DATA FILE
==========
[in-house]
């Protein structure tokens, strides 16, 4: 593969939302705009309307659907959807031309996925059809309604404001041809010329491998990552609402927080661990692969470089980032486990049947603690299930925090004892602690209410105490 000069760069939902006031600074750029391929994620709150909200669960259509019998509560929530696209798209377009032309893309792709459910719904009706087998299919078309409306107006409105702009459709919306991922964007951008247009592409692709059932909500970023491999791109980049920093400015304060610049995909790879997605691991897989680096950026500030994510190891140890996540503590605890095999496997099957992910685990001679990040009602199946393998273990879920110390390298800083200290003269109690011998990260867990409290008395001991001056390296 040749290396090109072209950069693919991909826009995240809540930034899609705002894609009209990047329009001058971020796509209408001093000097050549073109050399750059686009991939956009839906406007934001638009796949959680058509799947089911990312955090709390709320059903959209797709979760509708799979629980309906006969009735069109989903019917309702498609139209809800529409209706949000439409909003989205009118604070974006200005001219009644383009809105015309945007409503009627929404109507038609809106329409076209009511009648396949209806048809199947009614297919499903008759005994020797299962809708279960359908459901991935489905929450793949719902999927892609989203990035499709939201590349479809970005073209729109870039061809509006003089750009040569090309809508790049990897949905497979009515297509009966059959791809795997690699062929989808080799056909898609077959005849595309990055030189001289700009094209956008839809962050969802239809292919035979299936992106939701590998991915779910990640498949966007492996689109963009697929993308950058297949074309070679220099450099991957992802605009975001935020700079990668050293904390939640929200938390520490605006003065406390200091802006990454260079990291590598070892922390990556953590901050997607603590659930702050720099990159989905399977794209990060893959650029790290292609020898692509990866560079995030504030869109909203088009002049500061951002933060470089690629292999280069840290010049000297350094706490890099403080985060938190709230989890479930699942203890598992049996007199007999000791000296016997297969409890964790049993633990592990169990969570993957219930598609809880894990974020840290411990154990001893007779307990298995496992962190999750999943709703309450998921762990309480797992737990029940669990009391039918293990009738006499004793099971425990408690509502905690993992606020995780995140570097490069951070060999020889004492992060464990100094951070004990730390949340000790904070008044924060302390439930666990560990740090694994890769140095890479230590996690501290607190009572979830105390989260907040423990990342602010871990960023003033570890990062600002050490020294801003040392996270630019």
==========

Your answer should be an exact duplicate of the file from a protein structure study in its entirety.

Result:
[in-house]
């Protein structure tokens, strides 16, 4: 593969939302705009309307659907959807031309996925059809309604404001041809010329491998990552609402927080661990692969470089980032486990049947603690299930925090004892602690209410105490 000069760069939902006031600074750029391929994620709150909200669960259509019998509560929530696209798209377009032309893309792709459910719904009706087998299919078309409306107006409105702009459709919306991922964007951008247009592409692709059932909500970023491999791109980049920093400015304060610049995909790879997605691991897989680096950026500030994510190891140890996540503590605890095999496997099957992910685990001679990040009602199946393998273990879920110390390298800083200290003269109690011998990260867990409290008395001991001056390296 040749290396090109072209950069693919991909826009995240809540930034899609705002894609009209990047329009001058971020796509209408001093000097050549073109050399750059686009991939956009839906406007934001638009796949959680058509799947089911990312955090709390709320059903959209797709979760509708799979629980309906006969009735069109989903019917309702498609139209809800529409209706949000439409909003989205009118604070974006200005001219009644383009809105015309945007409503009627929404109507038609809106329409076209009511009648396949209806048809199947009614297919499903008759005994020797299962809708279960359908459901991935489905929450793949719902999927892609989203990035499709939201590349479809970005073209729109870039061809509006003089750009040569090309809508790049990897949905497979009515297509009966059959791809795997690699062929989808080799056909898609077959005849595309990055030189001289700009094209956008839809962050969802239809292919035979299936992106939701590998991915779910990640498949966007492996689109963009697929993308950058297949074309070679220099450099991957992802605009975001935020700079990668050293904390939640929200938390520490605006003065406390200091802006990454260079990291590598070892922390990556953590901050997607603590659930702050720099990159989905399977794209990060893959650029790290292609020898692509990866560079995030504030869109909203088009002049500061951002933060470089690629292999280069840290010049000297350094706490890099403080985060938190709230989890479930699942203890598992049996007199007999000791000296016997297969409890964790049993633990592990169990969570993957219930598609809880894990974020840290411990154990001893007779307990298995496992962190999750999943709703309450998921762990309480797992737990029940669990009391039918293990009738006499004793099971425990408690509502905690993992606020995780995140570097490069951070060999020889004492992060464990100094951070004990730390949340000790904070008044924060302390439930666990560990740090694994890769140095890479230590996690501290607190009572979830105390989260907040423990990342602010871990960023003033570890990062600002050490020294801003040392996270630019």